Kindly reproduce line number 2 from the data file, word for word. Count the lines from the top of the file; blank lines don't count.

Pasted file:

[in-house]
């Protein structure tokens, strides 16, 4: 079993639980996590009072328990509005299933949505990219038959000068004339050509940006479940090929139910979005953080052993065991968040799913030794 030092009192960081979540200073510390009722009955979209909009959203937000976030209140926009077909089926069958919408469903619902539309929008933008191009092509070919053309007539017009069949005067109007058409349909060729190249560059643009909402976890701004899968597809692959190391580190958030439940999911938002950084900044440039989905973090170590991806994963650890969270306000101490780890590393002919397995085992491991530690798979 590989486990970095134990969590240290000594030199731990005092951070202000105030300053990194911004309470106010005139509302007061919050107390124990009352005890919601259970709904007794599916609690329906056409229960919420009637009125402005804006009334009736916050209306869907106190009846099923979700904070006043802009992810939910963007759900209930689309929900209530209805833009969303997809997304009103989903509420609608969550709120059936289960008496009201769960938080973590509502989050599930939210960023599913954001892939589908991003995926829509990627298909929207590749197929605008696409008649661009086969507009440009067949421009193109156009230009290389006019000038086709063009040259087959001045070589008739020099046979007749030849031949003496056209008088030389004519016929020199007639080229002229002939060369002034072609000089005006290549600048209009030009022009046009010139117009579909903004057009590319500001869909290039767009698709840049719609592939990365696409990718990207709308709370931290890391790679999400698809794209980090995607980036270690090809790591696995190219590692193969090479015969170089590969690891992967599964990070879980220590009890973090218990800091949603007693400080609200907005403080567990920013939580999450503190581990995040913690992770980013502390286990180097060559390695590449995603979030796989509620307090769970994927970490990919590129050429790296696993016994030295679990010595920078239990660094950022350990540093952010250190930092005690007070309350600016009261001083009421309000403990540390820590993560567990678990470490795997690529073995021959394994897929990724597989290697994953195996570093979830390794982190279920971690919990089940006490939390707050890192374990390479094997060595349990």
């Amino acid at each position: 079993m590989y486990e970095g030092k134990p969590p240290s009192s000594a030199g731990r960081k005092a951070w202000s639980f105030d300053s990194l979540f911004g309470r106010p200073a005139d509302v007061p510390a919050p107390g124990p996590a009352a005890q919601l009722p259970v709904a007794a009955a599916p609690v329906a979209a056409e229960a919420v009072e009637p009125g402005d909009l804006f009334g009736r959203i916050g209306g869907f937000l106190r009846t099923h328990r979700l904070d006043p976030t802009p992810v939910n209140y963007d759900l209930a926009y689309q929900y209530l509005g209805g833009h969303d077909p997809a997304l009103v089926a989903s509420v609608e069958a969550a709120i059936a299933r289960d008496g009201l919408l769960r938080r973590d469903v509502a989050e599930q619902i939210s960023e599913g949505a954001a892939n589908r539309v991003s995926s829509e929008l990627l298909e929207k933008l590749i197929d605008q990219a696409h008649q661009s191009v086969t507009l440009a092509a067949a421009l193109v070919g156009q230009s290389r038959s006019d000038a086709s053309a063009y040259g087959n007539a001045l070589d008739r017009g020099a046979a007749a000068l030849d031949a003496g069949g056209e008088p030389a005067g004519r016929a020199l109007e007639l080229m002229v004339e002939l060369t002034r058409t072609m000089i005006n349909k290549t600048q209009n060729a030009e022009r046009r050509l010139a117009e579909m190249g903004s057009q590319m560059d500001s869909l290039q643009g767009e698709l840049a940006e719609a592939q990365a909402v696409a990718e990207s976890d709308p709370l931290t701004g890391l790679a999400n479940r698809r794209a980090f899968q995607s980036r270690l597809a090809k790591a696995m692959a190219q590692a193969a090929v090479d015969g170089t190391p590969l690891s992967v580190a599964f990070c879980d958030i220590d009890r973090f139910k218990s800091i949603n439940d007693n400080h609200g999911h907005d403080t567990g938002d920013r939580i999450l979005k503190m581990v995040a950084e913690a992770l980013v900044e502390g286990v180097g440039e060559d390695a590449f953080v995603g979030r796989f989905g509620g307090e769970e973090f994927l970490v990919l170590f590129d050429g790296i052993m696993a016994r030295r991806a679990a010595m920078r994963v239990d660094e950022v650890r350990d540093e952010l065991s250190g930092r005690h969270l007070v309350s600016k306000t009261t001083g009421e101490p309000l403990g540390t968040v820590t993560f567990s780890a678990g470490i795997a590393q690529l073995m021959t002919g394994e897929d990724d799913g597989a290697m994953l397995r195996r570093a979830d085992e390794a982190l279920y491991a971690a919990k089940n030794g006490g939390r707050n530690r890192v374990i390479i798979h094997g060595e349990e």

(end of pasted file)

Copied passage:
């Protein structure tokens, strides 16, 4: 079993639980996590009072328990509005299933949505990219038959000068004339050509940006479940090929139910979005953080052993065991968040799913030794 030092009192960081979540200073510390009722009955979209909009959203937000976030209140926009077909089926069958919408469903619902539309929008933008191009092509070919053309007539017009069949005067109007058409349909060729190249560059643009909402976890701004899968597809692959190391580190958030439940999911938002950084900044440039989905973090170590991806994963650890969270306000101490780890590393002919397995085992491991530690798979 590989486990970095134990969590240290000594030199731990005092951070202000105030300053990194911004309470106010005139509302007061919050107390124990009352005890919601259970709904007794599916609690329906056409229960919420009637009125402005804006009334009736916050209306869907106190009846099923979700904070006043802009992810939910963007759900209930689309929900209530209805833009969303997809997304009103989903509420609608969550709120059936289960008496009201769960938080973590509502989050599930939210960023599913954001892939589908991003995926829509990627298909929207590749197929605008696409008649661009086969507009440009067949421009193109156009230009290389006019000038086709063009040259087959001045070589008739020099046979007749030849031949003496056209008088030389004519016929020199007639080229002229002939060369002034072609000089005006290549600048209009030009022009046009010139117009579909903004057009590319500001869909290039767009698709840049719609592939990365696409990718990207709308709370931290890391790679999400698809794209980090995607980036270690090809790591696995190219590692193969090479015969170089590969690891992967599964990070879980220590009890973090218990800091949603007693400080609200907005403080567990920013939580999450503190581990995040913690992770980013502390286990180097060559390695590449995603979030796989509620307090769970994927970490990919590129050429790296696993016994030295679990010595920078239990660094950022350990540093952010250190930092005690007070309350600016009261001083009421309000403990540390820590993560567990678990470490795997690529073995021959394994897929990724597989290697994953195996570093979830390794982190279920971690919990089940006490939390707050890192374990390479094997060595349990």